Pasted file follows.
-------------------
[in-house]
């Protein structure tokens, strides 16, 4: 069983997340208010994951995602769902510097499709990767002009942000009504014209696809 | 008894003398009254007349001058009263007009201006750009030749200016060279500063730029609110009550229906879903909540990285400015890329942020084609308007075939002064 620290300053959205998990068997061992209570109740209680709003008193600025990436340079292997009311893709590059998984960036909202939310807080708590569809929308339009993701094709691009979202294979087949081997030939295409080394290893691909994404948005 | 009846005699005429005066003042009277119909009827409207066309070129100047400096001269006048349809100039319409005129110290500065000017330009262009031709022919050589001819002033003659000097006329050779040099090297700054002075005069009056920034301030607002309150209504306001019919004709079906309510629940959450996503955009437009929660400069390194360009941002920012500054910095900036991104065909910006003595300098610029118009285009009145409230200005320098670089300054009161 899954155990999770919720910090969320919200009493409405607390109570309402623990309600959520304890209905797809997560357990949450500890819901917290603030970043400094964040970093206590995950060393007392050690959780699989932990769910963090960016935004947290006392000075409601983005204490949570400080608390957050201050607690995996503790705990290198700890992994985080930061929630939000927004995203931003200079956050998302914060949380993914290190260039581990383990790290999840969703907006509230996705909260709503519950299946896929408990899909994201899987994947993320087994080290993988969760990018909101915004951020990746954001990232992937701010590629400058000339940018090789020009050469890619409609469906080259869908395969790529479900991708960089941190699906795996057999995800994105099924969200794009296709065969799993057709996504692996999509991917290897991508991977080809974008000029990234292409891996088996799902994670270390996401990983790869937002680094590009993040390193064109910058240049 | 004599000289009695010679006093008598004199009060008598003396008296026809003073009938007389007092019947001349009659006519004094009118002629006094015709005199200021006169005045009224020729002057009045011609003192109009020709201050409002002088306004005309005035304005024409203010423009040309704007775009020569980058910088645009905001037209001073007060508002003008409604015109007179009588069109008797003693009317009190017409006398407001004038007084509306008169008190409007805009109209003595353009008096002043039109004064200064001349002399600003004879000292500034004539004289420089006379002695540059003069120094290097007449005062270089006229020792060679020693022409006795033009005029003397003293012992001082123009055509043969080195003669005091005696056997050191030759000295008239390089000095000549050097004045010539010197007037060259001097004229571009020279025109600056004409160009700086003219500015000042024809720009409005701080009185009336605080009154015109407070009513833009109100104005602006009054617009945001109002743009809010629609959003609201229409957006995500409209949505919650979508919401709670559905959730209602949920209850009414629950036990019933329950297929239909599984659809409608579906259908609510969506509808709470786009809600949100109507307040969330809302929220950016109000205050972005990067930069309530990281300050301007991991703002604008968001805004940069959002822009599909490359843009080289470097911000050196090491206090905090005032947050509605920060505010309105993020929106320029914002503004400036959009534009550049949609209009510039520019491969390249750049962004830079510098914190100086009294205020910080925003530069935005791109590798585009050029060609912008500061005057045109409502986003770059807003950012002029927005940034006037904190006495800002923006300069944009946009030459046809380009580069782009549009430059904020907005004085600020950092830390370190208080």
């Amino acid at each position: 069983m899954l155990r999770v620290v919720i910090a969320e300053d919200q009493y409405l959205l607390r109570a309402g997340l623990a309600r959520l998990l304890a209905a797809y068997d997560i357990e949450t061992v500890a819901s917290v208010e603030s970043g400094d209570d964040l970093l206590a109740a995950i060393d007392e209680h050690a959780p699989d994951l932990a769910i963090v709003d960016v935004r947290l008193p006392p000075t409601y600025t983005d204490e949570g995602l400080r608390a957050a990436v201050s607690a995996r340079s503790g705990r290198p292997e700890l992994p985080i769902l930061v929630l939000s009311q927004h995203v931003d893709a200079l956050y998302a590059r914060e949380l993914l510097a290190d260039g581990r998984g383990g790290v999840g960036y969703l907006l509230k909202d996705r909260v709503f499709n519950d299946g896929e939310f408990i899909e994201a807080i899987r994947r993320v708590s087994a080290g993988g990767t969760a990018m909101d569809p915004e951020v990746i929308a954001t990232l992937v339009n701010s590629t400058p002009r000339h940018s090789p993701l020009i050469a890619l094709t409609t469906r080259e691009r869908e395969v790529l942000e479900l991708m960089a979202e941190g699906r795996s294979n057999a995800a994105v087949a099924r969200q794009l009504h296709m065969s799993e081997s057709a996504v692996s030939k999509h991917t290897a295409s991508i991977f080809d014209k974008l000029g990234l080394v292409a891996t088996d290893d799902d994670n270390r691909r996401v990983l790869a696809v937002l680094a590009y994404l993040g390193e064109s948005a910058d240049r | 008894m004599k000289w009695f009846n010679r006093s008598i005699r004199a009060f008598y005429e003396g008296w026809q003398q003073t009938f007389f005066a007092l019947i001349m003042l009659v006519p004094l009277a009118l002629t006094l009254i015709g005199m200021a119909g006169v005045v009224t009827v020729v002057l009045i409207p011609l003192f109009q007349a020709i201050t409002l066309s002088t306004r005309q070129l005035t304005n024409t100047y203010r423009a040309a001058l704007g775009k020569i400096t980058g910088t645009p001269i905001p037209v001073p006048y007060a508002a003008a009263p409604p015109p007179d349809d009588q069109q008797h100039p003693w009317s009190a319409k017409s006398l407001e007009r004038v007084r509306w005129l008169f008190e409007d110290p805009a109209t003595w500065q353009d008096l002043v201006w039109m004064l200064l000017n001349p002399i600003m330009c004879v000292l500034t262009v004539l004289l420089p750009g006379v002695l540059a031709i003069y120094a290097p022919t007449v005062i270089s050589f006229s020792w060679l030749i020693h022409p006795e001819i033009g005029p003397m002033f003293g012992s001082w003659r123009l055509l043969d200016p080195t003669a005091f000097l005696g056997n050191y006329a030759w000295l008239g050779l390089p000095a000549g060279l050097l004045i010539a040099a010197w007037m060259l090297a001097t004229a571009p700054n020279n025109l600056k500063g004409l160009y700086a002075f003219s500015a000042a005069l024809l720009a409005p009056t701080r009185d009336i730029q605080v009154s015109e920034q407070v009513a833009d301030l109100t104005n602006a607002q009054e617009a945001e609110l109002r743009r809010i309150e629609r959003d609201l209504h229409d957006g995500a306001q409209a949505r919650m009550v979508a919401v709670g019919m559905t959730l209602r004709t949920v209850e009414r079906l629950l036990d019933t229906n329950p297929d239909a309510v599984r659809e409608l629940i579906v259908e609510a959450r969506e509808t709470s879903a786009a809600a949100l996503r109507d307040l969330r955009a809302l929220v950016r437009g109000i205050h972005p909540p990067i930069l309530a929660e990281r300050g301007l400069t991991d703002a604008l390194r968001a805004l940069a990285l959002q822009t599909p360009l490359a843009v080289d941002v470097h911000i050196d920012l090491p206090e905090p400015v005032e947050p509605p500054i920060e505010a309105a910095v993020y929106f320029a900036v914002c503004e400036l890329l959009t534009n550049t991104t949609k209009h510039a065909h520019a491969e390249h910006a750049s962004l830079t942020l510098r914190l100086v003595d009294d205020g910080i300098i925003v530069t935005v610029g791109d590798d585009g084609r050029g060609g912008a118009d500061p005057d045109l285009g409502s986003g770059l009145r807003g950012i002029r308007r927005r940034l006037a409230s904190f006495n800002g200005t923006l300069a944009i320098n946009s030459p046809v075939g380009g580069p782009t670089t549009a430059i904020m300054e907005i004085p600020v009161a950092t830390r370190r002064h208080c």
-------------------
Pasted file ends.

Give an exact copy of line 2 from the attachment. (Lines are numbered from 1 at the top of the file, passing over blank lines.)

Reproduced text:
């Protein structure tokens, strides 16, 4: 069983997340208010994951995602769902510097499709990767002009942000009504014209696809 | 008894003398009254007349001058009263007009201006750009030749200016060279500063730029609110009550229906879903909540990285400015890329942020084609308007075939002064 620290300053959205998990068997061992209570109740209680709003008193600025990436340079292997009311893709590059998984960036909202939310807080708590569809929308339009993701094709691009979202294979087949081997030939295409080394290893691909994404948005 | 009846005699005429005066003042009277119909009827409207066309070129100047400096001269006048349809100039319409005129110290500065000017330009262009031709022919050589001819002033003659000097006329050779040099090297700054002075005069009056920034301030607002309150209504306001019919004709079906309510629940959450996503955009437009929660400069390194360009941002920012500054910095900036991104065909910006003595300098610029118009285009009145409230200005320098670089300054009161 899954155990999770919720910090969320919200009493409405607390109570309402623990309600959520304890209905797809997560357990949450500890819901917290603030970043400094964040970093206590995950060393007392050690959780699989932990769910963090960016935004947290006392000075409601983005204490949570400080608390957050201050607690995996503790705990290198700890992994985080930061929630939000927004995203931003200079956050998302914060949380993914290190260039581990383990790290999840969703907006509230996705909260709503519950299946896929408990899909994201899987994947993320087994080290993988969760990018909101915004951020990746954001990232992937701010590629400058000339940018090789020009050469890619409609469906080259869908395969790529479900991708960089941190699906795996057999995800994105099924969200794009296709065969799993057709996504692996999509991917290897991508991977080809974008000029990234292409891996088996799902994670270390996401990983790869937002680094590009993040390193064109910058240049 | 004599000289009695010679006093008598004199009060008598003396008296026809003073009938007389007092019947001349009659006519004094009118002629006094015709005199200021006169005045009224020729002057009045011609003192109009020709201050409002002088306004005309005035304005024409203010423009040309704007775009020569980058910088645009905001037209001073007060508002003008409604015109007179009588069109008797003693009317009190017409006398407001004038007084509306008169008190409007805009109209003595353009008096002043039109004064200064001349002399600003004879000292500034004539004289420089006379002695540059003069120094290097007449005062270089006229020792060679020693022409006795033009005029003397003293012992001082123009055509043969080195003669005091005696056997050191030759000295008239390089000095000549050097004045010539010197007037060259001097004229571009020279025109600056004409160009700086003219500015000042024809720009409005701080009185009336605080009154015109407070009513833009109100104005602006009054617009945001109002743009809010629609959003609201229409957006995500409209949505919650979508919401709670559905959730209602949920209850009414629950036990019933329950297929239909599984659809409608579906259908609510969506509808709470786009809600949100109507307040969330809302929220950016109000205050972005990067930069309530990281300050301007991991703002604008968001805004940069959002822009599909490359843009080289470097911000050196090491206090905090005032947050509605920060505010309105993020929106320029914002503004400036959009534009550049949609209009510039520019491969390249750049962004830079510098914190100086009294205020910080925003530069935005791109590798585009050029060609912008500061005057045109409502986003770059807003950012002029927005940034006037904190006495800002923006300069944009946009030459046809380009580069782009549009430059904020907005004085600020950092830390370190208080």